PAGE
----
While various sources suggest that Romeo and Juliet was produced and/or “filmed” (at least in part) by the S.S. Film Company (“Animated Sculpture Appears” 546), distributed by Educational Films, and made “under the guidance of J. Charles Davis, Jr.” (“Prominent Sculptor in Film” 1164), calling into question both the extent of Dayton’s financial investment in Romeo and Juliet and whether or not she operated the camera, a reviewer for Moving Picture World noted that the film actually begins by showcasing Dayton’s authorial role and creative process:
Little need be said here of the wonderful talent of Helena Smith Dayton: her work speaks for itself. In the introduction to the picture we are privileged to watch her deft fingers fashion the form of Juliet from an apparently soulless lump of clay. This mere lump of clay under her magic touch takes on the responsibilities of life, and love, and sorrow which the play requires, and finally grasps in desperation the dagger with which it ends its sorry life, falling in tragic fashion over the already lifeless form of its Romeo (“Prominent Sculptor in Film” 1164).
In addition to appearing onscreen as herself in Romeo and Juliet, Dayton reportedly also wrote “the clever jingles which sub-title her pictures,” according to the Film Fun coverage of the film (“Romeo and Juliet–In Clay!”434).
Despite being well covered by a variety of media outlets, and despite her ambitious plans to create more shorts for Educational Films at the rate of “one picture a month” (“Romeo and Juliet–In Clay!” 434), Dayton’s career as a stop-motion animator was unfortunately short-lived. A few months after achieving the right to vote in New York, in November 1917, Dayton took up a new cause by relocating to Paris to manage a YMCA canteen for soldiers. Upon her return to America after World War I, Dayton pursued work as a columnist, novelist, playwright, and portrait painter, but never again, it seems, as an animator.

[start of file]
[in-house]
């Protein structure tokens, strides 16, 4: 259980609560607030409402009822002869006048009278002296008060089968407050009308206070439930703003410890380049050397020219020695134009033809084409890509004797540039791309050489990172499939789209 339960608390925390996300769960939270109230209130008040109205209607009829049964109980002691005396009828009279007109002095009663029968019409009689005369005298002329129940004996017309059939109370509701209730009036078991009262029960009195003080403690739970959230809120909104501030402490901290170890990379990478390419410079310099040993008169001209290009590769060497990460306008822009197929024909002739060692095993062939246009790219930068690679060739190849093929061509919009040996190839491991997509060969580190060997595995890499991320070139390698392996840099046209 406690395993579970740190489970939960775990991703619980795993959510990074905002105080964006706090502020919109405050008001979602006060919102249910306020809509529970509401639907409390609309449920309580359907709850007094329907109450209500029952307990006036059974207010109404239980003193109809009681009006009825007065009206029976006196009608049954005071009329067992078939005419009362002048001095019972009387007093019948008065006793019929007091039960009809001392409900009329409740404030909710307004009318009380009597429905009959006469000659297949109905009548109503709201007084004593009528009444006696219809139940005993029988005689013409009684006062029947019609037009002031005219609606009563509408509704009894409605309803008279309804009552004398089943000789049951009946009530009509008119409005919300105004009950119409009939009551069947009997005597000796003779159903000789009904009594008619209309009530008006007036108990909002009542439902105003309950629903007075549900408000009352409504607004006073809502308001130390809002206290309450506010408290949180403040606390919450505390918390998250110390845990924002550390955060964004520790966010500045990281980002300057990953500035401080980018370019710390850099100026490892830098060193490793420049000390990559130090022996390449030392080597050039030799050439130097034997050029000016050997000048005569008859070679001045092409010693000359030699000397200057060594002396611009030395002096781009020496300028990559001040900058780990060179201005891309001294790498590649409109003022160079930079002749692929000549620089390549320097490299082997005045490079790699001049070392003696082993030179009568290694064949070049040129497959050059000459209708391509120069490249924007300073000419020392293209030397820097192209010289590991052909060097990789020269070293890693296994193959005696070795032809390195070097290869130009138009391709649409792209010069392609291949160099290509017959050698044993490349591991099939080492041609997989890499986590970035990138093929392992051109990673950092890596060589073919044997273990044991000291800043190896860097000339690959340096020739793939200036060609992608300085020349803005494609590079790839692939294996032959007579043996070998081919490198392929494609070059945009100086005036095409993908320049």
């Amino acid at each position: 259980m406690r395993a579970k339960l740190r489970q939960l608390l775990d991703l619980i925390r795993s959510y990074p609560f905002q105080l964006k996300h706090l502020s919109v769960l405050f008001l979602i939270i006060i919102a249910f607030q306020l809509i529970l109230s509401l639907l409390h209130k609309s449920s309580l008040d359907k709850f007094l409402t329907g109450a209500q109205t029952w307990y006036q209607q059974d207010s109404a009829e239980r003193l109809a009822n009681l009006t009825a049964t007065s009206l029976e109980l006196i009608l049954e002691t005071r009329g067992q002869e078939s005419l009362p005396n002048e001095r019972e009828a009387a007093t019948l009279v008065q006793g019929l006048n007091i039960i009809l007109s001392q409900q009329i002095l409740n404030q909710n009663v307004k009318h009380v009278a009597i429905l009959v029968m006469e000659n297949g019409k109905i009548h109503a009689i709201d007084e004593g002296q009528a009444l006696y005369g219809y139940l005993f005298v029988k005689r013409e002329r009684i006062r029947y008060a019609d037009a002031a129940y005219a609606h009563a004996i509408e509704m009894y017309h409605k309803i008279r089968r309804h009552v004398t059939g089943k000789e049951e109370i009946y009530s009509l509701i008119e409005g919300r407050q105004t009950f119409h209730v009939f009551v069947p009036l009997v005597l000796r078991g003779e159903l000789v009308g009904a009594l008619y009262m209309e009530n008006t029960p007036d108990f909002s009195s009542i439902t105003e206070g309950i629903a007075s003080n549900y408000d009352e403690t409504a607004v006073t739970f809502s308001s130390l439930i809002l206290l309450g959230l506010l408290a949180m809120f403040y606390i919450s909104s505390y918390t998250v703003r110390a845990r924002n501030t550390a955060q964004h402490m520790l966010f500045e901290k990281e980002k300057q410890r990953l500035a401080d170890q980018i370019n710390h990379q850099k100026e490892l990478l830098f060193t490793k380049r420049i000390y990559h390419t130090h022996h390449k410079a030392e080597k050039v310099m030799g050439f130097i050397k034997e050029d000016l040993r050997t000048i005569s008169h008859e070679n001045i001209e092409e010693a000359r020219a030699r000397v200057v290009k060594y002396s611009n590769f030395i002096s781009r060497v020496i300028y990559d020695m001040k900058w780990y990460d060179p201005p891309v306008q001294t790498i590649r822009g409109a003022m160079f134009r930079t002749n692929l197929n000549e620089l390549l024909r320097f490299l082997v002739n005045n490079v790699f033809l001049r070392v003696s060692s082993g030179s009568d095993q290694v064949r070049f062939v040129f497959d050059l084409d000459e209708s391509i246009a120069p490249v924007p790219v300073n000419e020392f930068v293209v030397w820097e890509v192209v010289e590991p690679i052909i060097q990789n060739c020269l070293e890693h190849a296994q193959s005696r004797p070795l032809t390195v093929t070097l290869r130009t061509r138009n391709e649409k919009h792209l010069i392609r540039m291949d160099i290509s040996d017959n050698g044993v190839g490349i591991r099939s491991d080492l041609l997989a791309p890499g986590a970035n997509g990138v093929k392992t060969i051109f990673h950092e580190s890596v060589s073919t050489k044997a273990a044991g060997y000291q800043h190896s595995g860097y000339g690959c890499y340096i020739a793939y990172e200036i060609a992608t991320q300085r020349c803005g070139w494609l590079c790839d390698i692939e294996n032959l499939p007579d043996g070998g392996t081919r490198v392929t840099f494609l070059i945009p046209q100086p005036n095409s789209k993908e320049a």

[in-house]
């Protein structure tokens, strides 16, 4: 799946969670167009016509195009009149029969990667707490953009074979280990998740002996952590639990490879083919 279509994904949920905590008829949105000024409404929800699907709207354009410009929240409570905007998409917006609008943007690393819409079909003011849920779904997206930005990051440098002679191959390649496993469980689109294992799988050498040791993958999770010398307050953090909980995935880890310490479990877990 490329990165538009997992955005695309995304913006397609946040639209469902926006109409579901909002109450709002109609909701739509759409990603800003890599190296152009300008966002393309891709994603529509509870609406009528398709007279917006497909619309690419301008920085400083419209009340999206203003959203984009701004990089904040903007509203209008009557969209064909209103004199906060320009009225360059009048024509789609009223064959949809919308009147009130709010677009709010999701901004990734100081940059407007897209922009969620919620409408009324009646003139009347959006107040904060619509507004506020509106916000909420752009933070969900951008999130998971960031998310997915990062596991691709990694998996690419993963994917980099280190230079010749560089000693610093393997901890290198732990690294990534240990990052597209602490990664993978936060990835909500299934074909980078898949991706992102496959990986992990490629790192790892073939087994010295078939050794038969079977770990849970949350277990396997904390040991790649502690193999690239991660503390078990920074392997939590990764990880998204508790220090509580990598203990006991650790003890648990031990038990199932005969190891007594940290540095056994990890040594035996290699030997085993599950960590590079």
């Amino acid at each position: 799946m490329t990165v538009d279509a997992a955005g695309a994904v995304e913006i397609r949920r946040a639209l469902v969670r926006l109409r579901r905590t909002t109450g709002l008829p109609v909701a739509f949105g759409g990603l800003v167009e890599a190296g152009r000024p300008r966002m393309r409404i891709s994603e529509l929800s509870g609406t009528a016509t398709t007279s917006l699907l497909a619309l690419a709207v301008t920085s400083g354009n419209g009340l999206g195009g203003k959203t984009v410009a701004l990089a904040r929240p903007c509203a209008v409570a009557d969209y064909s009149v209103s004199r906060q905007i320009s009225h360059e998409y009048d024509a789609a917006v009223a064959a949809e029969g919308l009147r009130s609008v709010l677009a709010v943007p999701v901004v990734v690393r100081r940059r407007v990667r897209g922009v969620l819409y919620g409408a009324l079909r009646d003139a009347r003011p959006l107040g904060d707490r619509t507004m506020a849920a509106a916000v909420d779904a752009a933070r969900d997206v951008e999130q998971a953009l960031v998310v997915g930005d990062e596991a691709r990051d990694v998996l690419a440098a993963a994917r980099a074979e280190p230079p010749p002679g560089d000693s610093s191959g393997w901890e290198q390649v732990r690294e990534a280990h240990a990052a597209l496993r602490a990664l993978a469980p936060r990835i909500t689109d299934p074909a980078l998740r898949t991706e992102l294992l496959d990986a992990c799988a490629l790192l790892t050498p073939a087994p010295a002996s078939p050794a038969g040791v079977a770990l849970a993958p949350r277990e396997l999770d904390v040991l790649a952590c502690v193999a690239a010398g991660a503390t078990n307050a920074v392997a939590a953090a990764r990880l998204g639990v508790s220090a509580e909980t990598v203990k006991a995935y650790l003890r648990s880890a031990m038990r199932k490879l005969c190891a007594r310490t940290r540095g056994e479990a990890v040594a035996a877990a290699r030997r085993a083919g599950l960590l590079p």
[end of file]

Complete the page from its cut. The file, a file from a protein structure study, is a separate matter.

At present, Library of Congress records contain no mention of Dayton’s films or copyrights for those films. Online searches through the websites of several prominent American film archives return no results for her name, the few known names of her shorts, or the Argus Pictorial reels. The apparent absence of her films from the archive–a consequence of, at least in part, her gender, her chosen medium, the brevity of her career, the small scale of her productions, and the limited distribution afforded to her films–may continue to drive Dayton into the margins of early animation history. However, the sheer volume of words penned after screenings of Dayton’s stop-motion animation testifies to the magnitude of her impact on New York City audiences. The absence of Dayton from most influential histories of animation, then, speaks to the need for scholars to look beyond extant films when it comes to writing film history. The rich variety of reviews of–and photographs from–Dayton’s productions can easily serve as a launchpad for further research and analysis, and the timing of Dayton’s career places her contributions in direct dialogue with exalted American contemporaries such as Willie Hopkins and Winsor McCay. With any luck, such research may lead to the identification of one or more of Dayton’s innovative animated works.